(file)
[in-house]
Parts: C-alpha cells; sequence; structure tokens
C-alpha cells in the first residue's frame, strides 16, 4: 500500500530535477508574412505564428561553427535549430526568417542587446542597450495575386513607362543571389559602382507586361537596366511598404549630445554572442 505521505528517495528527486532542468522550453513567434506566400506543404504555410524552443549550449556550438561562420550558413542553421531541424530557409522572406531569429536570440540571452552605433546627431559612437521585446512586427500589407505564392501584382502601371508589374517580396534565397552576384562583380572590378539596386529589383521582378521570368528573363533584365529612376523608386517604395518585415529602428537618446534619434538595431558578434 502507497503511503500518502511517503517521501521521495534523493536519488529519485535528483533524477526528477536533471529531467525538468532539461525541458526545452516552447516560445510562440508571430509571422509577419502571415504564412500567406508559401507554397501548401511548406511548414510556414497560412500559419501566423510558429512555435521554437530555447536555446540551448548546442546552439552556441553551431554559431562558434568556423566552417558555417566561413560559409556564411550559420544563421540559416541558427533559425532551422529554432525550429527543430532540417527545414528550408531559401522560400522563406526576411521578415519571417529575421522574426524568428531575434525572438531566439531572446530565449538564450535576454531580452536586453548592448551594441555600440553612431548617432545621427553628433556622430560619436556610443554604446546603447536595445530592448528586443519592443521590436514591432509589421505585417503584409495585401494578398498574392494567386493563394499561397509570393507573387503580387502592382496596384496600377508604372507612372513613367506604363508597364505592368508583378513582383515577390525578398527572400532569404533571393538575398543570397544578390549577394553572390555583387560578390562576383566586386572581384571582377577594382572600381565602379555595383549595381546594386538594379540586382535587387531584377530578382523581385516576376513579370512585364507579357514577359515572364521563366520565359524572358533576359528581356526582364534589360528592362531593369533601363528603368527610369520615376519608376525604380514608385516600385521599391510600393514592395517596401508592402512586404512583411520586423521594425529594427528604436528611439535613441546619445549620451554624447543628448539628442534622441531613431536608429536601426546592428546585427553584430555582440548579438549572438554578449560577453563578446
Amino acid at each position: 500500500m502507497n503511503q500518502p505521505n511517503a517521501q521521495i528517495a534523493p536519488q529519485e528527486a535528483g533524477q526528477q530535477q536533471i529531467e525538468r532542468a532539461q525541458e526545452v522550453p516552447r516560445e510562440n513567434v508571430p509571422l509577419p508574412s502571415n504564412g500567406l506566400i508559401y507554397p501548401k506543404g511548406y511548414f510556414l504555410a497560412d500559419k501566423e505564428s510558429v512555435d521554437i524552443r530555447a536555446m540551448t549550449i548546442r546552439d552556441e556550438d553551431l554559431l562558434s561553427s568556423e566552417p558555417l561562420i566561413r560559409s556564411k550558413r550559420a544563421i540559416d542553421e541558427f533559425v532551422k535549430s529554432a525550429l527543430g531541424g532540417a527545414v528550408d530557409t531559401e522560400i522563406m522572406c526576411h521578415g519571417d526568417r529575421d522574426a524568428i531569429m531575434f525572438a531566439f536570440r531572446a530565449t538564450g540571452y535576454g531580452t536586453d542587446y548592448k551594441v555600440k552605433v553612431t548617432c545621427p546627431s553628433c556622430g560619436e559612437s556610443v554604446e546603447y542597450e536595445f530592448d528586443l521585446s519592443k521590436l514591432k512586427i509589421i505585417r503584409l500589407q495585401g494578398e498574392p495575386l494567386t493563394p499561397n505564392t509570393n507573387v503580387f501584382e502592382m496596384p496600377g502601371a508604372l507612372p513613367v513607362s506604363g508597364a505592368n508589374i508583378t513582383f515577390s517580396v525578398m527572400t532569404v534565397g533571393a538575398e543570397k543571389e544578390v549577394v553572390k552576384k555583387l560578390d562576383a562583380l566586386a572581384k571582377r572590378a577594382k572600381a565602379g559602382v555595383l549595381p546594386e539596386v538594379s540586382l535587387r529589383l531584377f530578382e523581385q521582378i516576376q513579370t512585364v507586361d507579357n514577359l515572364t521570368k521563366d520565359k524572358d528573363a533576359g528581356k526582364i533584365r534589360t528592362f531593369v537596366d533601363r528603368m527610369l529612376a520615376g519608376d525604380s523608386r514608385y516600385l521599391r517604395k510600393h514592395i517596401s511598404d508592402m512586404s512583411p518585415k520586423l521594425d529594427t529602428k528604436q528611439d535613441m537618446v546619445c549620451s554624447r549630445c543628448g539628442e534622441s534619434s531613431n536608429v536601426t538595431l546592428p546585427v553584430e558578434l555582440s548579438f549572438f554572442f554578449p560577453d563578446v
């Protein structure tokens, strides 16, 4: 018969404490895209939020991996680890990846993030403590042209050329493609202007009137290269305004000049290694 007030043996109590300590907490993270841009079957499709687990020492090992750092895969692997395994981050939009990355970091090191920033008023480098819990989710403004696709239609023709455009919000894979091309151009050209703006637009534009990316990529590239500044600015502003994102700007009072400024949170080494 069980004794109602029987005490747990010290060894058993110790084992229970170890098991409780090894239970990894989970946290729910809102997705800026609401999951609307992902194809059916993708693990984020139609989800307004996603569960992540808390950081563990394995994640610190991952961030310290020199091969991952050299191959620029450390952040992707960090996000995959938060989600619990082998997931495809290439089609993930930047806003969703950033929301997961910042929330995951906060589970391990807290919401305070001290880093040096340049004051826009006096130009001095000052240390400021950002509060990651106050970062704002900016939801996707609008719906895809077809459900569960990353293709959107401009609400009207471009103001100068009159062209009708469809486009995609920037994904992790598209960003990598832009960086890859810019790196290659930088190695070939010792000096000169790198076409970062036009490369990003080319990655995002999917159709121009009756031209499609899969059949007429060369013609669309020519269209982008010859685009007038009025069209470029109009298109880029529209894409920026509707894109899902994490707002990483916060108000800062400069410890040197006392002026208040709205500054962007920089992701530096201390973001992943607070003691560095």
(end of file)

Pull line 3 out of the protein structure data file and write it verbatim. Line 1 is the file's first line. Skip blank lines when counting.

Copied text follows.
C-alpha cells in the first residue's frame, strides 16, 4: 500500500530535477508574412505564428561553427535549430526568417542587446542597450495575386513607362543571389559602382507586361537596366511598404549630445554572442 505521505528517495528527486532542468522550453513567434506566400506543404504555410524552443549550449556550438561562420550558413542553421531541424530557409522572406531569429536570440540571452552605433546627431559612437521585446512586427500589407505564392501584382502601371508589374517580396534565397552576384562583380572590378539596386529589383521582378521570368528573363533584365529612376523608386517604395518585415529602428537618446534619434538595431558578434 502507497503511503500518502511517503517521501521521495534523493536519488529519485535528483533524477526528477536533471529531467525538468532539461525541458526545452516552447516560445510562440508571430509571422509577419502571415504564412500567406508559401507554397501548401511548406511548414510556414497560412500559419501566423510558429512555435521554437530555447536555446540551448548546442546552439552556441553551431554559431562558434568556423566552417558555417566561413560559409556564411550559420544563421540559416541558427533559425532551422529554432525550429527543430532540417527545414528550408531559401522560400522563406526576411521578415519571417529575421522574426524568428531575434525572438531566439531572446530565449538564450535576454531580452536586453548592448551594441555600440553612431548617432545621427553628433556622430560619436556610443554604446546603447536595445530592448528586443519592443521590436514591432509589421505585417503584409495585401494578398498574392494567386493563394499561397509570393507573387503580387502592382496596384496600377508604372507612372513613367506604363508597364505592368508583378513582383515577390525578398527572400532569404533571393538575398543570397544578390549577394553572390555583387560578390562576383566586386572581384571582377577594382572600381565602379555595383549595381546594386538594379540586382535587387531584377530578382523581385516576376513579370512585364507579357514577359515572364521563366520565359524572358533576359528581356526582364534589360528592362531593369533601363528603368527610369520615376519608376525604380514608385516600385521599391510600393514592395517596401508592402512586404512583411520586423521594425529594427528604436528611439535613441546619445549620451554624447543628448539628442534622441531613431536608429536601426546592428546585427553584430555582440548579438549572438554578449560577453563578446